FPI / September 6, 2019
As the United States ramped up its “maximum pressure” campaign against Iran via energy sector sanctions, Russia said it was considering offering a $10 billion lifeline to Teheran’s vital oil industry.
The U.S. Treasury Department on Sept. 4 announced sanctions on 25 Iranian entities and 11 vessels while offering a $15 million reward for “actionable” information on the Islamic Republic’s “oil-for-terror” network.
Treasury said those sanctioned are part of a network “directed by and [which] financially supports” the Islamic Revolutionary Guard Corps’ (IRGC) foreign arm, the Quds Force, and the Iranian-backed Lebanese terrorist organization Hizbullah, Radio Free Europe/Radio Liberty (RFE/RL) reported.
“This network has moved hundreds of millions of dollars’ worth of illicit oil. That money is then used to fund terrorism,” Brian Hook, the State Department’s special representative for Iran, said in a Sept. 4 briefing.
Meanwhile, Russian Energy Minister Aleksandr Novak said the Kremlin may step in to boost Iran's struggling oil industry.
Russia would undertake such a plan with Iran "primarily for the development of the oil sector," Novak suggested.
Novak was speaking at a three-day economic forum in Vladivostok on Sept. 5 where he and Russian officials including President Vladimir Putin were courting senior officials from India, Japan, Malaysia, and Mongolia, among others.
Novak met in Moscow earlier this week with Iranian Energy Minister Reza Ardakanian.
Ardakanian was quoted as saying that Moscow was considering some $10 billion in investment into Iran's oil sector.
The U.S. Treasury Department noted that, in the spring of 2019 alone, the “oil-for-terror” network “employed more than a dozen vessels to transport nearly 10 million barrels of crude oil, predominantly to the Syrian regime. These shipments, taken collectively, sold for more than half a billion dollars."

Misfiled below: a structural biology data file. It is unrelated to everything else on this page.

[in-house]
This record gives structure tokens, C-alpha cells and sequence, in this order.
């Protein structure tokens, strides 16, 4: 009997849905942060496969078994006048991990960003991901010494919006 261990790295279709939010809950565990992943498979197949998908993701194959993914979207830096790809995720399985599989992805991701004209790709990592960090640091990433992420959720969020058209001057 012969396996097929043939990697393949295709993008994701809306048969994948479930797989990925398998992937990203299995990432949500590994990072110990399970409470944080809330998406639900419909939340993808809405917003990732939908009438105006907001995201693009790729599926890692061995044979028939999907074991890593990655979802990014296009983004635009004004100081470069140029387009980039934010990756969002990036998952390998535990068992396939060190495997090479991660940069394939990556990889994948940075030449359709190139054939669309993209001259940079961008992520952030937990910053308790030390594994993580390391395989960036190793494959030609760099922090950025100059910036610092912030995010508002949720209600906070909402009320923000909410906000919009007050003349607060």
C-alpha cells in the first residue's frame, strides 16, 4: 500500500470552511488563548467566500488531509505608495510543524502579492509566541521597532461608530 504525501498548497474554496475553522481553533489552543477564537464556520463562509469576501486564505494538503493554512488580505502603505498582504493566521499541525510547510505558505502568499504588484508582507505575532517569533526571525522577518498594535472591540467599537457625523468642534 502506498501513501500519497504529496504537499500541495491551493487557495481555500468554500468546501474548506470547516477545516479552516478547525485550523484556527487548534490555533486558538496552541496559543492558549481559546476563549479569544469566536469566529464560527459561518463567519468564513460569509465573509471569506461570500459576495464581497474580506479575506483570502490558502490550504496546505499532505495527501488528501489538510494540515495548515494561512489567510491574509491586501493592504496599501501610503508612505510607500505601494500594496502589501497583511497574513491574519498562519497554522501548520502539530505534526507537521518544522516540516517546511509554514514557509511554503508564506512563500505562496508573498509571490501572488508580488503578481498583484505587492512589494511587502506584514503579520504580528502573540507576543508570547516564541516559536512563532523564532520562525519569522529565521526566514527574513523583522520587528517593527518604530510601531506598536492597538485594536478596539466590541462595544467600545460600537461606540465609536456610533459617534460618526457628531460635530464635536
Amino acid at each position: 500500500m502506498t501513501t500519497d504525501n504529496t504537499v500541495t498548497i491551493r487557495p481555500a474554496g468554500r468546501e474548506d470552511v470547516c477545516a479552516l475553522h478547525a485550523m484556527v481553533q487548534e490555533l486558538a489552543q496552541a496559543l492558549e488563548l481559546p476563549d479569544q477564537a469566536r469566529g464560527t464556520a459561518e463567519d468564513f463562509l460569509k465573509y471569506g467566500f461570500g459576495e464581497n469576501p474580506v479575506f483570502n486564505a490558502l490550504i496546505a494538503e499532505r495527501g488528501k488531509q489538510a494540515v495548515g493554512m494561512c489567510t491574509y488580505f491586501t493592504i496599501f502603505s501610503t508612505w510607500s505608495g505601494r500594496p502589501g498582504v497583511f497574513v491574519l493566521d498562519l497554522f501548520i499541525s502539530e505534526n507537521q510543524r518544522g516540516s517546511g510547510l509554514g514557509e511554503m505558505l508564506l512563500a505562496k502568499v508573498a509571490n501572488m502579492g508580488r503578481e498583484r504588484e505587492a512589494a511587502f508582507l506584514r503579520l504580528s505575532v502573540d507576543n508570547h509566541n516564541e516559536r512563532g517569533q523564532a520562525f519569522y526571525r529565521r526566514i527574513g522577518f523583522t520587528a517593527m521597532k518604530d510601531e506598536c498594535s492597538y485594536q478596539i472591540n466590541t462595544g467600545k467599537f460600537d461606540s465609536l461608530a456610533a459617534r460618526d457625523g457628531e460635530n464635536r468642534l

Iran’s former Oil Minister Rostam Qasemi and his son Morteza, are among those hit by the sanctions.
“Also targeted are subsidiaries of an Indian firm with an interest in the Adrian Darya 1, the Iranian tanker the authorities in Gibraltar detained in July on suspicion it was carrying oil to Syria in violation of EU sanctions,” the RFE/RL report said.
Treasury moved to seize any assets in the United States of the designated Iranian individuals and entities and said any individuals or companies who do business with them would be subject to sanctions.
A reward of up to $15 million is being offered for “actionable” information “leading to the disruption of the financial mechanisms of the IRGC and Quds Force. This includes oil sales and tankers that transport Iranian-sourced oil.
Noting that both IRGC and Quds in April were designated terrorist groups, Hook said this is the first time the United States has offered a reward for information “that disrupts a government entity’s financial operations.”
The move comes a day after Washington announced sanctions on Iran's civilian space agency and two of its research institutes, saying they are being used to advance Teheran's missile program.
Iran's Foreign Minister Mohammad Javad Zarif called the punitive measures "totally ineffective."
Hook said the main goal of the government’s “maximum pressure” campaign on Iran is to “deny the regime revenue to fund its foreign operations” and bring Teheran back to the negotiating table to reach a “new and comprehensive” agreement on its nuclear and missiles programs.
President Hassan Rohani said, as of Sept. 6, Iran would begin developing centrifuges to speed up uranium enrichment as the country's "third step" to scale back its commitments under the 2015 nuclear deal.
"From Friday, we will witness research and development on different kinds of centrifuges and new centrifuges and also whatever is needed for enriching uranium in an accelerated way," Rohani said. "All limitations on our research and development will be lifted."
Free Press International